This book examines a lot of tough subjects: alcoholism, substance abuse, absentee parents, and cultural acclimation.  But what Cohn does so well, is weave those tough subjects with funny or sweet moments, much like real life.  So you get a good balance of intense subject matter with a light contemporary, so when you're reading, you feel for the characters, but you're never weighted down.  I think there is a time and place for those hard hitting contemporaries, but I must admit I prefer my drama with some humor and romance.

Elle is a great main character: she's funny, smart, and adaptable. You click with her right away, and get invested in what happens to her.  Elle was the main reason I blasted through this book so fast (while that's the hope for a main character, honestly sometimes it's the supporting cast that makes a book sing).  I will say that Elle was the most developed, but as this is her story I didn't find that to be an issue.  So while the supporting characters contain some layers, they are there to help Elle along in her journey.  Of course, Elle isn't perfect.  She makes some dicey decisions friend group-wise when she gets to Japan, but in her situation I find that totally believable.  I think the best way to describe Elle is as a girl you'd want to be friends with.

The school Elle attends is like something out of your wildest private school dreams.  I know when I was growing up, I wanted to go some place magical and exclusive, and the International Collegiate School of Tokyo delivered.  Competitive and exclusive, Elle has to really hustle to keep up with her classmates, but she succeeds on catching up.  Of course, she shines on the swim team, putting some balance into her life.  Here Cohn highlights the hierarchy of such a school, with the "Ex-Brats" running the show, and Elle trying to fit in.  While the setting isn't somewhere typical teens go, the social dynamics will definitely resonate.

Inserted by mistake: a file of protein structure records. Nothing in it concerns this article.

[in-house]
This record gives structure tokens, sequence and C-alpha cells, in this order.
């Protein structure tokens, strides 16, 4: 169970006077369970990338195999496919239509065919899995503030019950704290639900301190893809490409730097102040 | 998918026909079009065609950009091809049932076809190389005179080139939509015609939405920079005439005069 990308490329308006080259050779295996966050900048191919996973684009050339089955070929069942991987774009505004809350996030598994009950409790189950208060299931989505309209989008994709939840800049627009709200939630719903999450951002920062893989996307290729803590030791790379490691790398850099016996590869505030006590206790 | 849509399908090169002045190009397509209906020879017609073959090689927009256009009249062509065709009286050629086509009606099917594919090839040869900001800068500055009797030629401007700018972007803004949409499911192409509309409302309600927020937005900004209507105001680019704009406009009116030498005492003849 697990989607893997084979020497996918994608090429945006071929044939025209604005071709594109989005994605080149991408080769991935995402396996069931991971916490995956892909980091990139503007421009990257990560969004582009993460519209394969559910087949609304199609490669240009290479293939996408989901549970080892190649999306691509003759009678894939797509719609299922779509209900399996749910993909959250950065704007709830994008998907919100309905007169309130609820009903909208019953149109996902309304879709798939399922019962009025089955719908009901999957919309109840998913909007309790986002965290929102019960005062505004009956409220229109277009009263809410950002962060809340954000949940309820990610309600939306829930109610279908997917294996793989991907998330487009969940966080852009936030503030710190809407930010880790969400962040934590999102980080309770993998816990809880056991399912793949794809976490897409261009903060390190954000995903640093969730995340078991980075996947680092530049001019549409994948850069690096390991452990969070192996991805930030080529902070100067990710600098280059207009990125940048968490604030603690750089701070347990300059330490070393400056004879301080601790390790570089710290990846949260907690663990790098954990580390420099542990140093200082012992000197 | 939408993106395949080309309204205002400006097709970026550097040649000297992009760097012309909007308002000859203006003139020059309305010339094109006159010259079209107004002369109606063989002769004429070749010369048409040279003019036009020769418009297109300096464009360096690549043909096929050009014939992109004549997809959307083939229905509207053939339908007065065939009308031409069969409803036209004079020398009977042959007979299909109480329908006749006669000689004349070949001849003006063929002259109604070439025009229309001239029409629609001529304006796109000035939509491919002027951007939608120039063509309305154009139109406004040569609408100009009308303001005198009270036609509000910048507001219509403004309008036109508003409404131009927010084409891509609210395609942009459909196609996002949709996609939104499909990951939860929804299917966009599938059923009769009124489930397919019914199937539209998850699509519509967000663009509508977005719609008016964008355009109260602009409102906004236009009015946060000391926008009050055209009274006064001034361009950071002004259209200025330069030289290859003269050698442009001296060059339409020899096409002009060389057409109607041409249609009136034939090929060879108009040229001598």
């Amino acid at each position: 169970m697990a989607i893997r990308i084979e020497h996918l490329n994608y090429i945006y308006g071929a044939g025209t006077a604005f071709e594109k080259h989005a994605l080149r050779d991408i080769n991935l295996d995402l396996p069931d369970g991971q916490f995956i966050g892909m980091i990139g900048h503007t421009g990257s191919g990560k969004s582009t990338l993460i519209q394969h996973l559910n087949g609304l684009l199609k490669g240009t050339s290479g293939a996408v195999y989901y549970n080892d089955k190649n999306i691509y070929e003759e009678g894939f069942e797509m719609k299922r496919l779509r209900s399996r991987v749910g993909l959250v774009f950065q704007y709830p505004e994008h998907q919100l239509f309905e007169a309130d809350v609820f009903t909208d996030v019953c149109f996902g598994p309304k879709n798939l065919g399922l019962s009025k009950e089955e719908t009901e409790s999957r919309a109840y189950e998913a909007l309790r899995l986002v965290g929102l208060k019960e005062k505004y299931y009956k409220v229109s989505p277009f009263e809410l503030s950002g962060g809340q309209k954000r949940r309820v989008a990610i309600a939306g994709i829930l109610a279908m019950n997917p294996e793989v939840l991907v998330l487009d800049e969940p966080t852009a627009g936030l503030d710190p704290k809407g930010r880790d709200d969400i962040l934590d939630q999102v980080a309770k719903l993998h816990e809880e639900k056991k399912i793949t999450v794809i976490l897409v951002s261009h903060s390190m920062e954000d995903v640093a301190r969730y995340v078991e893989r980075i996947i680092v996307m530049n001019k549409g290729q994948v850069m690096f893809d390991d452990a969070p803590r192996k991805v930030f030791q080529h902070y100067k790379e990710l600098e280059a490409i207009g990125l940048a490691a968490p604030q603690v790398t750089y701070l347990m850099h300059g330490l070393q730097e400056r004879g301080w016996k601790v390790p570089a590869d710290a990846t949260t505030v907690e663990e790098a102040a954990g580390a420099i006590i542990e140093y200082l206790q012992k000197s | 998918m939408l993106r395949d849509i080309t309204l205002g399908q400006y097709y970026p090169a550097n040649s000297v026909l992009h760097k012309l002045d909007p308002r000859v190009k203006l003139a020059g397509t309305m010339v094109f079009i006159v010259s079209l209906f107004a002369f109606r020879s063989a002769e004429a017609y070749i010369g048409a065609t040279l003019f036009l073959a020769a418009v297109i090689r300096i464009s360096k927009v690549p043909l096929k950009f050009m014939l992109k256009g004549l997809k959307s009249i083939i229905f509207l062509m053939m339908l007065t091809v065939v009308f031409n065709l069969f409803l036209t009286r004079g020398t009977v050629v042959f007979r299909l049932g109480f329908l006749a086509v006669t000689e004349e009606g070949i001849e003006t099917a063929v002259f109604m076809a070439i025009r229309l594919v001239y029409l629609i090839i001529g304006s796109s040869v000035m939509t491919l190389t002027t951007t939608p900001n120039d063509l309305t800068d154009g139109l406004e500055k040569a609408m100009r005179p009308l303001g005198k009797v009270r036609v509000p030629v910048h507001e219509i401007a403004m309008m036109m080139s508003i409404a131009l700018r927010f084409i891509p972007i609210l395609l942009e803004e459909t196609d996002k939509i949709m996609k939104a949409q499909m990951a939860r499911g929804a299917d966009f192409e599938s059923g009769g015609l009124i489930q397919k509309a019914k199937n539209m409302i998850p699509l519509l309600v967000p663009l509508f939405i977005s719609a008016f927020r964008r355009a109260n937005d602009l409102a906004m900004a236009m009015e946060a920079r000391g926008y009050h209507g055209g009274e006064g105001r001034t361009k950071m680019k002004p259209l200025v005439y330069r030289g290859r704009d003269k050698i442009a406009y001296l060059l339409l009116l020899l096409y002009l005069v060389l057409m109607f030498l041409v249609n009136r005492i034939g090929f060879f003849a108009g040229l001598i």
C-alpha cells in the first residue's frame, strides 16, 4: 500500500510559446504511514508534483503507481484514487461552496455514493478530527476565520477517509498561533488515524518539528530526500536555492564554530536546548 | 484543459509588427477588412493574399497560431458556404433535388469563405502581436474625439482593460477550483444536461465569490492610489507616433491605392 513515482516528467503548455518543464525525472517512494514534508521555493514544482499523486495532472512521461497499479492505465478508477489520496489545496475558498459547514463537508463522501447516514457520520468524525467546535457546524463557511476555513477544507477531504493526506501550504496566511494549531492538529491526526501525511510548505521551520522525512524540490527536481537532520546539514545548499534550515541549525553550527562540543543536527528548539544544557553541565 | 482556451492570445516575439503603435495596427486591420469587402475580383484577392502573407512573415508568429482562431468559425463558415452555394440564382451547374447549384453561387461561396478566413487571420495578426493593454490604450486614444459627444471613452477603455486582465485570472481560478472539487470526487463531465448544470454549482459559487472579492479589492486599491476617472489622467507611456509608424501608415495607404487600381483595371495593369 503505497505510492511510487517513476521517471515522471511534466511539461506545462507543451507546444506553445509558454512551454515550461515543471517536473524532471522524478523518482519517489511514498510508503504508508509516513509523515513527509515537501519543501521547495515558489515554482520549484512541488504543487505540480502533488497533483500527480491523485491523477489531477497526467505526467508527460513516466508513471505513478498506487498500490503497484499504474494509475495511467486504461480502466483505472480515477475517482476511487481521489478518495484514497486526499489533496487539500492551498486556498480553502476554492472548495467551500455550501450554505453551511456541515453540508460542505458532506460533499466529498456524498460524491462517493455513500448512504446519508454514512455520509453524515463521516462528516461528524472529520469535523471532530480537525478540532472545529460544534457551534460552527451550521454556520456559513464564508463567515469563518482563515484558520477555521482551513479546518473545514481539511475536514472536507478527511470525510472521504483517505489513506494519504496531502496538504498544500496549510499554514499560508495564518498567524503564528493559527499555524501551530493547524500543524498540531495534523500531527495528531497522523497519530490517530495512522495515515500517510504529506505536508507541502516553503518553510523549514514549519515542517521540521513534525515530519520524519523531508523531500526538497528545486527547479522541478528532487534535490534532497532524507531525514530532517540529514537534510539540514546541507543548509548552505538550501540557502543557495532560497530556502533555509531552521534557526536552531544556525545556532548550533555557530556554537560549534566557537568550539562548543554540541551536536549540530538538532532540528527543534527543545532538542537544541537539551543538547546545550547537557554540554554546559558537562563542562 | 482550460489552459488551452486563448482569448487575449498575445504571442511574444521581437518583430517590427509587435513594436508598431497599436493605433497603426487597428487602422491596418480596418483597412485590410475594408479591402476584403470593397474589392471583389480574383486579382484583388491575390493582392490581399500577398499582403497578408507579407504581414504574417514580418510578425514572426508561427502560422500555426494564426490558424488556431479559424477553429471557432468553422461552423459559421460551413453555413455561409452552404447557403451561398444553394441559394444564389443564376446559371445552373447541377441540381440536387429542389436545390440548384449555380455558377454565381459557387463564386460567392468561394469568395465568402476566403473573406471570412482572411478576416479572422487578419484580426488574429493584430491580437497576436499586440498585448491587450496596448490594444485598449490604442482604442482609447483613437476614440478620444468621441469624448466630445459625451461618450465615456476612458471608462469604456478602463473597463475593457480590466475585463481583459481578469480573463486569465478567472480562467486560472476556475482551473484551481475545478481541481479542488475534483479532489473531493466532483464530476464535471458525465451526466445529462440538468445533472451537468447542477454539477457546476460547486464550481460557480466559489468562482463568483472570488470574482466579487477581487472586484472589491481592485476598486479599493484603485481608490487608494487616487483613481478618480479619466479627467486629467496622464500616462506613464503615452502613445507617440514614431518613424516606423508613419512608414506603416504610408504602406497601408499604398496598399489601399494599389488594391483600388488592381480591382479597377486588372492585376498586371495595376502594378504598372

Finally, one of my favorite parts of the book was the setting.  Taking place in Japan, specifically Tokyo, you get to see the city through Elle's eyes: the busy parts and the quiet parts.  The difference between American and Japanese culture are highlighted, showing both the good and the bad.  Elle's fraternal relatives see her as not part of the family, and remind her that she is both hafu (“half Japanese, half something else”) and gaijin (a foreigner).  But while they don't accept her, the "ex-Brats" and other students at Elle's school show her the welcoming parts of Tokyo.  If you don't want to visit Tokyo and Japan after this book, I don't know what will convince you.

The only issue I had with the book was the pacing.  Over half of the book is just setting Elle up in Japan, and then it all kind of fast-forwards, with the resolution coming together much to quickly to feel as genuine as it could.  Luckily, as this is more a character-driven story, the plot being rushed doesn't negate the enjoyment of the story.

A great mix of sweet and dramatic, My Almost Flawless Tokyo Dream Life delivers a good read.  Out today, go pick up a copy!

Final Rating

About the Author

Rachel grew up in the D.C. area and graduated from Barnard College with a B.A. in Political Science. She has written many YA novels, including three that she cowrote with her friend and colleague David Levithan. She lives and writes (when she's not reading other people's books, organizing her music library or looking for the best cappuccino) in New York City.


3 Winners will receive a finished copy of My Almost Flawless Tokyo Dream Life, US Only.